Lewis-Burke Associates reports that in comparison with the House, "the Senate bill maintains a more balanced portfolio of funding across all applied energy programs.  The House bill prioritized fossil and nuclear energy research and development at the expense of renewable energy and energy efficiency research and the Advanced Research Projects Agency-Energy (ARPA-E).  Instead, the Senate bill would increase funding for ARPA-E by six percent, maintain flat funding for renewable energy, energy efficiency, fossil and nuclear applied energy research programs and provide a small increase to grid modernization efforts.  The Senate bill also emphasizes continued support for crosscutting initiatives across DOE that address grand challenges.  These include the energywater nexus, grid modernization, subsurface science, cybersecurity, advanced materials, and a new one called Beyond Batteries.“

HOUSE-PASSED DEFENSE BILL A NEAR RECORD: "[W]hen the war costs are taken out, the core defense budget in fiscal 2019 would be the largest since World War II," CQ reports, citing Todd Harrison, a defense budget expert at the Center for Strategic and International Studies. See the list of amendments adopted during floor debate on the $708.1 billion measure. Also, see a summary and the committee report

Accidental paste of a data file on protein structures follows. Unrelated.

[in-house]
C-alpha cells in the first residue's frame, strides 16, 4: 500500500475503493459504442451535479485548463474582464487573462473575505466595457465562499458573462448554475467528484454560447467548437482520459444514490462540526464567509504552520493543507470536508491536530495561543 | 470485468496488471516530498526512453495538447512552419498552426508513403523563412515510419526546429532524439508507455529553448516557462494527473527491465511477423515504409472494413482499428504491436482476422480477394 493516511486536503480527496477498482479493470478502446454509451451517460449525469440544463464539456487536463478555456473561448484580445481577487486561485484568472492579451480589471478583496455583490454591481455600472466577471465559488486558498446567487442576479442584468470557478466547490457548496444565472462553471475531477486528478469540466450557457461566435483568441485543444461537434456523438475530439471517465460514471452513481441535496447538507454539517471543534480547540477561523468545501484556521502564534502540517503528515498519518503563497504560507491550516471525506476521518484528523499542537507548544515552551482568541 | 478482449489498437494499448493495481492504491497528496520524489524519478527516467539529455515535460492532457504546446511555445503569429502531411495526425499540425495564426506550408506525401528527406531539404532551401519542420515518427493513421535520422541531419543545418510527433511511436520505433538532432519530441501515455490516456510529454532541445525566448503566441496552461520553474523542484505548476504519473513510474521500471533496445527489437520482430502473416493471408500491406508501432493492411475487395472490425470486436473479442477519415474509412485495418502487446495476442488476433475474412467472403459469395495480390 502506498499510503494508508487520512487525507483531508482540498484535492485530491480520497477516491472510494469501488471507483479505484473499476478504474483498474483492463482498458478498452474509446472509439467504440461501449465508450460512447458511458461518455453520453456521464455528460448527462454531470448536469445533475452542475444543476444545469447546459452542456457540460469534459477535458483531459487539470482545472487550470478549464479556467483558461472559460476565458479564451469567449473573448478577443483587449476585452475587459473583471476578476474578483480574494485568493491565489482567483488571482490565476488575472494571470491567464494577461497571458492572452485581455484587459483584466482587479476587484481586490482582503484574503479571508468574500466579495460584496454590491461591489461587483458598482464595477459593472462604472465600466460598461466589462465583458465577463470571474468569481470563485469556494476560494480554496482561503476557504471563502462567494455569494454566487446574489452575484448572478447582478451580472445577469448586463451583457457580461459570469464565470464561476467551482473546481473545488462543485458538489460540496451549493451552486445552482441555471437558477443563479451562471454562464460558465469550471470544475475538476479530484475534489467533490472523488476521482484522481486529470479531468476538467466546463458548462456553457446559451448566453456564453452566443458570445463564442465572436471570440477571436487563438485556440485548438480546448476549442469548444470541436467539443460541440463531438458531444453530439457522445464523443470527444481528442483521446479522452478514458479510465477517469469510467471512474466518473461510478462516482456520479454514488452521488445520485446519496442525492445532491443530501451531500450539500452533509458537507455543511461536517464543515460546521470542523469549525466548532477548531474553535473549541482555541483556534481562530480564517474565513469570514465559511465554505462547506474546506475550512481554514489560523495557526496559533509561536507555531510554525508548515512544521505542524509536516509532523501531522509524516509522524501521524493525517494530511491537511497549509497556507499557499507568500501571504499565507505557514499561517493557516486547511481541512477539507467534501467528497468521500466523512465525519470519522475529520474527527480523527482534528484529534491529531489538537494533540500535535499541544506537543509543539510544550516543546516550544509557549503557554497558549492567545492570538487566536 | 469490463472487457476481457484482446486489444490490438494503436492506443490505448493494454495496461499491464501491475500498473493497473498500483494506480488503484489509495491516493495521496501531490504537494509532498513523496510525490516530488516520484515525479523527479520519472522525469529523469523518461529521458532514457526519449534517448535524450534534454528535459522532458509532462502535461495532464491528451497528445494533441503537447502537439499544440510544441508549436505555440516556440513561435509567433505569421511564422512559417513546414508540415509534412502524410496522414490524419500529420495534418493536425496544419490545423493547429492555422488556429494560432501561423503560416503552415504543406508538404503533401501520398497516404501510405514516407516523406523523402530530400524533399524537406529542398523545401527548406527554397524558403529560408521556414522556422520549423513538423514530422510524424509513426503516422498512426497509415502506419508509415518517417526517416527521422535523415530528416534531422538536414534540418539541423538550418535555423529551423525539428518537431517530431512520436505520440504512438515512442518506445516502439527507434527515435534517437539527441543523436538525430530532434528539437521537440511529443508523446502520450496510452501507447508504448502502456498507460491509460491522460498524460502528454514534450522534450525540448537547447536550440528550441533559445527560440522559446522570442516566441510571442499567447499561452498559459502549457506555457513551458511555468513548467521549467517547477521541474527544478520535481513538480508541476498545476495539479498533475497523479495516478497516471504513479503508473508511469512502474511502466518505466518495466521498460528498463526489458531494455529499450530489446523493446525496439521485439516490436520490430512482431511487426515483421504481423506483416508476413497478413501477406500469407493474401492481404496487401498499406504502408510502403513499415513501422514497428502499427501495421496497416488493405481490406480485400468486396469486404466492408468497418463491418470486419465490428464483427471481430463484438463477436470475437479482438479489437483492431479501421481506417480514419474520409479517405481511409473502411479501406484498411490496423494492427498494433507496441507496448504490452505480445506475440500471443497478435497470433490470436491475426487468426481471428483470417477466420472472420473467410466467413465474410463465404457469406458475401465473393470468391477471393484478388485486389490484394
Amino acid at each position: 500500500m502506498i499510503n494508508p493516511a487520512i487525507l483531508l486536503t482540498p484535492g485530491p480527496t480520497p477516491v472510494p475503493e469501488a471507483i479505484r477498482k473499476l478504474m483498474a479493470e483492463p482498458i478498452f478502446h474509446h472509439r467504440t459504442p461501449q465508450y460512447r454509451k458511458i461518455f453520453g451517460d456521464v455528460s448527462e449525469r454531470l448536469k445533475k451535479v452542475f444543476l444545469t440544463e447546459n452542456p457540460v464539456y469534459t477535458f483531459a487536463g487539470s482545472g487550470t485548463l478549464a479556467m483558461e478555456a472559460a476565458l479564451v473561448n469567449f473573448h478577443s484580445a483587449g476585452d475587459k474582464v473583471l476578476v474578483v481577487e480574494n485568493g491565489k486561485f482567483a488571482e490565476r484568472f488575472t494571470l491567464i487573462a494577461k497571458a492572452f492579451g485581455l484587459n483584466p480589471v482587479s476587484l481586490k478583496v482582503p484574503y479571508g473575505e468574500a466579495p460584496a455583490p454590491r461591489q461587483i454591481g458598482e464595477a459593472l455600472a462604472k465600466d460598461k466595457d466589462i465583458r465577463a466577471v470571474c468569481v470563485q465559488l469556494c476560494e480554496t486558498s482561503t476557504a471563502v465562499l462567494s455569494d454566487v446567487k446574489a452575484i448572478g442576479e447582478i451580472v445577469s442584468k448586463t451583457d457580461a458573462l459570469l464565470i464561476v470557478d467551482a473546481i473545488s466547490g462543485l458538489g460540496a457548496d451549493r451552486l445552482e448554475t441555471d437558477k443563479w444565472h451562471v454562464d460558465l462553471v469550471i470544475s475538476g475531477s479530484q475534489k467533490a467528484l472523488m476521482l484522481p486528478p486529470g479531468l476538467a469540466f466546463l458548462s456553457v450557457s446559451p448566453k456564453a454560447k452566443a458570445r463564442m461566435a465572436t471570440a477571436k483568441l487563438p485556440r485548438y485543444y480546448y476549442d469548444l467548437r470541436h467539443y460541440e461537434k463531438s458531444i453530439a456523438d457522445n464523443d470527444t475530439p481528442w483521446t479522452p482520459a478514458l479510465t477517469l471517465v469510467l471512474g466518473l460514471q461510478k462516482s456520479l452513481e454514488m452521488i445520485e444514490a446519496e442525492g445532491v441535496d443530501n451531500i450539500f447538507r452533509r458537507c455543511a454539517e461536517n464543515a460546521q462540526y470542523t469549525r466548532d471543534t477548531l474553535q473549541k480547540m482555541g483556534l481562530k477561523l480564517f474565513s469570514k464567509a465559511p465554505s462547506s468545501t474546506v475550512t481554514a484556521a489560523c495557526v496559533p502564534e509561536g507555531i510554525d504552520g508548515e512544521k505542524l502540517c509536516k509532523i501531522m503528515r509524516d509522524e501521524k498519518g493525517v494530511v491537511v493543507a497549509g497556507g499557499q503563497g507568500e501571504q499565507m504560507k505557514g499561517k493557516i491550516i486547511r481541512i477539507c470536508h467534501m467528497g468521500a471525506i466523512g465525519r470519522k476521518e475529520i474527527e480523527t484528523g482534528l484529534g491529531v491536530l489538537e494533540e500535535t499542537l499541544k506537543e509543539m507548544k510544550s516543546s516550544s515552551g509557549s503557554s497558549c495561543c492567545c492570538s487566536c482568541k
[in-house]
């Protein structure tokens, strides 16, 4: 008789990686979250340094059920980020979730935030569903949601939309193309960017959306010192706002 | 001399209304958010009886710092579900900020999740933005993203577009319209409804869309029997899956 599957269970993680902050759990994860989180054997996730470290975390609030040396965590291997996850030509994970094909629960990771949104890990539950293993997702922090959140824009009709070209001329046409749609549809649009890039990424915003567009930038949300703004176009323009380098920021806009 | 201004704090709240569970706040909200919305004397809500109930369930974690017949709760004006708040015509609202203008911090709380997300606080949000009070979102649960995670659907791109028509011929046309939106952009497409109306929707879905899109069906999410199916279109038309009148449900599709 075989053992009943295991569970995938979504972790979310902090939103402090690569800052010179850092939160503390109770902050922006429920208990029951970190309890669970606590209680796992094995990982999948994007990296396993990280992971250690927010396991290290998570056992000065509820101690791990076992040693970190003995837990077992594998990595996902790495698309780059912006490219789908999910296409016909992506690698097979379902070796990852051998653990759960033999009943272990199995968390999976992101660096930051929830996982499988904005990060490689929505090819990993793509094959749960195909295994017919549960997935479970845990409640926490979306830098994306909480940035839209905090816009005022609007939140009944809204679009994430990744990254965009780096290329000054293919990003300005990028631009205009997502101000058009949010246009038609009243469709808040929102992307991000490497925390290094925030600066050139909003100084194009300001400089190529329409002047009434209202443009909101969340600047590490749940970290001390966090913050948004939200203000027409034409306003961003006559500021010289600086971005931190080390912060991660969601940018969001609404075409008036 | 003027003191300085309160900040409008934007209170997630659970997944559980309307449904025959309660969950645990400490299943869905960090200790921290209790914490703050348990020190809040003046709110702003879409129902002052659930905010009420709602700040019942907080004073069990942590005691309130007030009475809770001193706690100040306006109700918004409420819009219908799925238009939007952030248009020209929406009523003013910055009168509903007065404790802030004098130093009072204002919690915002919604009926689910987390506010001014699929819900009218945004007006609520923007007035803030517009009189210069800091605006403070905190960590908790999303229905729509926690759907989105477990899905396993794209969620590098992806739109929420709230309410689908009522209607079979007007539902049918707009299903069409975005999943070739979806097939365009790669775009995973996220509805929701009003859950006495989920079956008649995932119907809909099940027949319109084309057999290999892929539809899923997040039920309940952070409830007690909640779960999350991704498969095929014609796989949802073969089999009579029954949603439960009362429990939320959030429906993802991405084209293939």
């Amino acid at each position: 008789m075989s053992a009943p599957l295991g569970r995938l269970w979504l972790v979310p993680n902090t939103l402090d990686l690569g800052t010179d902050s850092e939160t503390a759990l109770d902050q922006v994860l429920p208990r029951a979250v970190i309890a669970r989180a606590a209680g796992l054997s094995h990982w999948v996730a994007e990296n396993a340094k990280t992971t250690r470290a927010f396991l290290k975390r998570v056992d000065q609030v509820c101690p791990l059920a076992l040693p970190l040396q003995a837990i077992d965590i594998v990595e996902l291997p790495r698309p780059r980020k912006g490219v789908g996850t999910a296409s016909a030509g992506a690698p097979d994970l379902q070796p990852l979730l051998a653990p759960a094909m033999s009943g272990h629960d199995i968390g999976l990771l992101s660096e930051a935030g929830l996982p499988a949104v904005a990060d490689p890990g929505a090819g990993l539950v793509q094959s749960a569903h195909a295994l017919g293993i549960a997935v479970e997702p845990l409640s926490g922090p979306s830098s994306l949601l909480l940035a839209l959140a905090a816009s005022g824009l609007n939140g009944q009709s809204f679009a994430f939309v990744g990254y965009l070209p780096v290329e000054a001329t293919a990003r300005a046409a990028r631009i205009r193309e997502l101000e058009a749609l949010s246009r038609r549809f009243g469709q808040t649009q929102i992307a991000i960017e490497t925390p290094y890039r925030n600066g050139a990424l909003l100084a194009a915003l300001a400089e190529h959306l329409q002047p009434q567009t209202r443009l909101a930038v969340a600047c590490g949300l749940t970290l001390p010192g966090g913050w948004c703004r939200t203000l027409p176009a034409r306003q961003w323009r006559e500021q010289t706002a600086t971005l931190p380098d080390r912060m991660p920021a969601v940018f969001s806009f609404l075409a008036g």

CONCERN OVER GALLAGHER MEASURE: University of Maryland's government relations team is warning faculty that a provision in the House defense bill could "impact our research community." The provision was added in the form of an amendment by Rep. Mike Gallagher (R-Wis.). The Maryland team says in a letter that the measure would require individuals "to certify that they are not associated—currently and/or in the past—with foreign talent or expert recruitment programs in China, North Korea, Russia, or Iran. China's Thousand Talents Program is an example of what the amendment author intended as a foreign talent recruitment program. If the individual has participated or is currently participating in such a program related to these countries, they may not be able to receive Department of Defense funds for educational or academic training or research."  The American Institute of Physics' FYI quotes Rep. Adam Smith of Washington, ranking Democrat on the House Armed Services Committee as saying the measure "could have a 'very strong chilling effect' that would hamper recruitment of students from targeted nations" who might otherwise contribute to the United States.